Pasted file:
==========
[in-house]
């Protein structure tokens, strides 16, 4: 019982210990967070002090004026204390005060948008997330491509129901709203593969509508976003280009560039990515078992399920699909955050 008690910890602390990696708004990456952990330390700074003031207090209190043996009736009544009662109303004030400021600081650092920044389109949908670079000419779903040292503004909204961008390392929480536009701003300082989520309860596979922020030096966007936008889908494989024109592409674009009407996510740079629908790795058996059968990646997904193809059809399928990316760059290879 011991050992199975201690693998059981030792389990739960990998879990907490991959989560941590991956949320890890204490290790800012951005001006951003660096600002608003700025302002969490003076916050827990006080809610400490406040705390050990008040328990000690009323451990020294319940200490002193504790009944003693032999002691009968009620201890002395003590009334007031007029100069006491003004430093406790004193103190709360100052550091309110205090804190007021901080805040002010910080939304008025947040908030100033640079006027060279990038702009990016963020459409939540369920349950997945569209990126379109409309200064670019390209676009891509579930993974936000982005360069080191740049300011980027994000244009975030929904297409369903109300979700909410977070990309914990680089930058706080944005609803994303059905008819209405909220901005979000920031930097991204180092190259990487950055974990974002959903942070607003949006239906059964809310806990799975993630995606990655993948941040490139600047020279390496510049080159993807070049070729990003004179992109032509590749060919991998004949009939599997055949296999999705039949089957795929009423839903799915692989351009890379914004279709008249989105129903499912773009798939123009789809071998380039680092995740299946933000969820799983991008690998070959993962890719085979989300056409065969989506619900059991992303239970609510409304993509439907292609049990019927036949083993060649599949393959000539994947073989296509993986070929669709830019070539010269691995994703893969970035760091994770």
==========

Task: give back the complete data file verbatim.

[in-house]
């Protein structure tokens, strides 16, 4: 019982210990967070002090004026204390005060948008997330491509129901709203593969509508976003280009560039990515078992399920699909955050 008690910890602390990696708004990456952990330390700074003031207090209190043996009736009544009662109303004030400021600081650092920044389109949908670079000419779903040292503004909204961008390392929480536009701003300082989520309860596979922020030096966007936008889908494989024109592409674009009407996510740079629908790795058996059968990646997904193809059809399928990316760059290879 011991050992199975201690693998059981030792389990739960990998879990907490991959989560941590991956949320890890204490290790800012951005001006951003660096600002608003700025302002969490003076916050827990006080809610400490406040705390050990008040328990000690009323451990020294319940200490002193504790009944003693032999002691009968009620201890002395003590009334007031007029100069006491003004430093406790004193103190709360100052550091309110205090804190007021901080805040002010910080939304008025947040908030100033640079006027060279990038702009990016963020459409939540369920349950997945569209990126379109409309200064670019390209676009891509579930993974936000982005360069080191740049300011980027994000244009975030929904297409369903109300979700909410977070990309914990680089930058706080944005609803994303059905008819209405909220901005979000920031930097991204180092190259990487950055974990974002959903942070607003949006239906059964809310806990799975993630995606990655993948941040490139600047020279390496510049080159993807070049070729990003004179992109032509590749060919991998004949009939599997055949296999999705039949089957795929009423839903799915692989351009890379914004279709008249989105129903499912773009798939123009789809071998380039680092995740299946933000969820799983991008690998070959993962890719085979989300056409065969989506619900059991992303239970609510409304993509439907292609049990019927036949083993060649599949393959000539994947073989296509993986070929669709830019070539010269691995994703893969970035760091994770």